If, on the other hand, the condition results after a long ride at highway speeds, it’s likely that excessive drag is causing the fluid in the calipers to overheat, resulting in brake fade. When the brakes cool, the pedal often will return to what feels like normal to the customer. Many times, the customer will report a burning smell and, in the worst cases, a severe vibration. It takes a stuck caliper to generate the degree of heat needed to cause these problems, so they certainly should be checked closely.
You should be able to find the problem wheels by inspecting the rotors. If that much heat was generated, it will be evident in both the calipers and the rotors. Don’t be too quick to condemn the caliper without cracking open the bleeder to be sure there’s no pressure in the line. If pressure exists, backtrack through the hydraulic system until the restriction is found. It could be a collapsed brake hose acting as a one-way valve, or you may work your way back to a contaminated ABS modulator. It’s always a good practice to replace any brake hose that was subjected to extreme heat. While it may look OK and not leak, there is no way to know if the integrity of the crimps was comprised, and for a few extra dollars it’s better to be safe than sorry.
Finish off with a good bleed and flush of the hydraulic system, torque the wheels and the car should give the customer many miles of trouble-free braking.
As I mentioned earlier, we’ve been seeing some wheel bearing failures on the popular Mazda3 models. It’s important to keep in mind that the bearings are directional and have to be installed with the internal tone ring facing the ABS sensor. Most bearings are color-coded with the green seal being installed toward the sensor. Since the tone ring is magnetic, you can confirm the proper direction by laying a light piece of steel against the seal (we use a 6” rule).
The nuts and bolts of suspension and steering service shouldn’t present any service problems, but there are a couple of things you can do to make the job go smoothly. Whenever you remove a bolt that goes through a bushing, confirm that the bolt isn’t seized. This lets you include the extra time required on the schedule and estimate, but, more importantly, it will allow you to source any special hardware to complete the job.
When replacing sway bar links, it may be easier to use a pry bar and separate the end links so you can hold the ball end of the joint as the nuts are removed. Other than that, the only tip I can offer is to use some patience. It’s always better to spend some time to remove rusted bolts rather than break them. A couple of broken bolts can turn a simple sway bar bushing replacement into a project.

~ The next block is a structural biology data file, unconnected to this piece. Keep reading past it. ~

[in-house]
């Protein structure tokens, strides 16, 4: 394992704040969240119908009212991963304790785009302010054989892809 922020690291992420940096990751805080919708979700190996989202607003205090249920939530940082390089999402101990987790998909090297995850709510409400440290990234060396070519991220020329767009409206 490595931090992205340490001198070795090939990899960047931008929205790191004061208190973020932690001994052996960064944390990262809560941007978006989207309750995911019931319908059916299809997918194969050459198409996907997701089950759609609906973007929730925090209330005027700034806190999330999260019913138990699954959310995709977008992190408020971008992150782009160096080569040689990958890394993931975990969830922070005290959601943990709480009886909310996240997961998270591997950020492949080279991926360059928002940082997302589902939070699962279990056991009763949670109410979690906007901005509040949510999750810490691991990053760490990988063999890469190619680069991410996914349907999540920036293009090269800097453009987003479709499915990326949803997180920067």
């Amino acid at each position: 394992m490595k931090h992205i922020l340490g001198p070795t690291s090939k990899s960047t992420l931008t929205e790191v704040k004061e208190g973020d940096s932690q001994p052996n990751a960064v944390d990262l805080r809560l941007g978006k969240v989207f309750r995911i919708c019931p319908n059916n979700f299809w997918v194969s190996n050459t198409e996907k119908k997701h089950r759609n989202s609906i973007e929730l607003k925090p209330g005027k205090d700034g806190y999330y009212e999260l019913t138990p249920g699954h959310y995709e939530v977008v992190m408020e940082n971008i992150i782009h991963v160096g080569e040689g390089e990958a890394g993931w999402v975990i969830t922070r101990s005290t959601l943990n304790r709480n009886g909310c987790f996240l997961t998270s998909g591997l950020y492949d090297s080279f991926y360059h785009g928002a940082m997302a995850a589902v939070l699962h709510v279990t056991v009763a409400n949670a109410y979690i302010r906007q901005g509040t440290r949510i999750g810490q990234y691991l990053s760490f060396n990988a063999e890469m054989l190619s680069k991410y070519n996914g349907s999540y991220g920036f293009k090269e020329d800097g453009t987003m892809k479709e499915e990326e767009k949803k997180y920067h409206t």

Mazda has adopted an electrohydraulic power-assisted steering (EHPAS) system. An electric pump replaces the former belt-driven pump, freeing up space and, more importantly, saving fuel by eliminating drag. This system uses a control module to make pressure decisions based off various sensors, which is one more reason you need an enhanced scanner. The system has been reliable with most issues being the result of accident damage. In the event you have a pump issue, the pump itself can be replaced using the old module that will eliminate the need for reprogramming. As always, be sure to refer to your service info when servicing a system that’s new to you.
Brake Energy Regeneration System: The gas savings don’t end with steering. Mazda has developed a system that’s called intelligent energy loop or i-ELOOP. It uses regenerative braking to quick-charge a capacitor that then runs various electrical components, taking some of the load off the belt-driven alternator. It can be used to power the headlights, climate control, audio system or any other electrical equipment.
This reduces the need for the engine to burn extra fuel in order to generate electricity and, thereby, improves fuel economy. The capacitor gets charged at 25V by the regenerative system or the alternator, if needed, and a step-down convertor is used before distribution to the components. It will be a few years before shops start to see these cars, but it’s interesting technology and a sign of things to come. A quick internet search of Mazda i-ELOOP will give you more details.